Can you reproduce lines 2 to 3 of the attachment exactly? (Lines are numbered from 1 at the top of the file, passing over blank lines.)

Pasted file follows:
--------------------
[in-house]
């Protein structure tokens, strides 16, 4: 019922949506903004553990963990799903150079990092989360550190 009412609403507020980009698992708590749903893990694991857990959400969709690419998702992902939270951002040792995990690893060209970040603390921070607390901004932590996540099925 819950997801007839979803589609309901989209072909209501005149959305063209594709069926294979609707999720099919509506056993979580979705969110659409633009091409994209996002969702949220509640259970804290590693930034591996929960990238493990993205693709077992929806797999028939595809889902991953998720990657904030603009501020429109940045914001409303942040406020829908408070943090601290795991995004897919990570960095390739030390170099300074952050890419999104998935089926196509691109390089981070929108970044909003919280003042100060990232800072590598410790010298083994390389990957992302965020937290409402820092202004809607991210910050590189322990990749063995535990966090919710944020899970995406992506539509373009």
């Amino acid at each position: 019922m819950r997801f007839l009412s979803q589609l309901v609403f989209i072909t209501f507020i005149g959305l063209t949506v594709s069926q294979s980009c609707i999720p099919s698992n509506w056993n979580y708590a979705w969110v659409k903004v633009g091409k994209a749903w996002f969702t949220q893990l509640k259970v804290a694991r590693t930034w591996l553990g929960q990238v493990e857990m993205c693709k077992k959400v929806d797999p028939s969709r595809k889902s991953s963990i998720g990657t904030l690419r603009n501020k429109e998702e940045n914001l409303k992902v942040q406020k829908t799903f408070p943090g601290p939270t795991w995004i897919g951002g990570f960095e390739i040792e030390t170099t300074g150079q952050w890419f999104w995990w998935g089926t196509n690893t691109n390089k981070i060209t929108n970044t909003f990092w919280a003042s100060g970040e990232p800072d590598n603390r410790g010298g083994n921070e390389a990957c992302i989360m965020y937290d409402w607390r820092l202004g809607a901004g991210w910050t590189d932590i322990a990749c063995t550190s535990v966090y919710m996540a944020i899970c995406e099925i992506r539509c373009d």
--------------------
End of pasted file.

């Protein structure tokens, strides 16, 4: 019922949506903004553990963990799903150079990092989360550190 009412609403507020980009698992708590749903893990694991857990959400969709690419998702992902939270951002040792995990690893060209970040603390921070607390901004932590996540099925 819950997801007839979803589609309901989209072909209501005149959305063209594709069926294979609707999720099919509506056993979580979705969110659409633009091409994209996002969702949220509640259970804290590693930034591996929960990238493990993205693709077992929806797999028939595809889902991953998720990657904030603009501020429109940045914001409303942040406020829908408070943090601290795991995004897919990570960095390739030390170099300074952050890419999104998935089926196509691109390089981070929108970044909003919280003042100060990232800072590598410790010298083994390389990957992302965020937290409402820092202004809607991210910050590189322990990749063995535990966090919710944020899970995406992506539509373009």
């Amino acid at each position: 019922m819950r997801f007839l009412s979803q589609l309901v609403f989209i072909t209501f507020i005149g959305l063209t949506v594709s069926q294979s980009c609707i999720p099919s698992n509506w056993n979580y708590a979705w969110v659409k903004v633009g091409k994209a749903w996002f969702t949220q893990l509640k259970v804290a694991r590693t930034w591996l553990g929960q990238v493990e857990m993205c693709k077992k959400v929806d797999p028939s969709r595809k889902s991953s963990i998720g990657t904030l690419r603009n501020k429109e998702e940045n914001l409303k992902v942040q406020k829908t799903f408070p943090g601290p939270t795991w995004i897919g951002g990570f960095e390739i040792e030390t170099t300074g150079q952050w890419f999104w995990w998935g089926t196509n690893t691109n390089k981070i060209t929108n970044t909003f990092w919280a003042s100060g970040e990232p800072d590598n603390r410790g010298g083994n921070e390389a990957c992302i989360m965020y937290d409402w607390r820092l202004g809607a901004g991210w910050t590189d932590i322990a990749c063995t550190s535990v966090y919710m996540a944020i899970c995406e099925i992506r539509c373009d």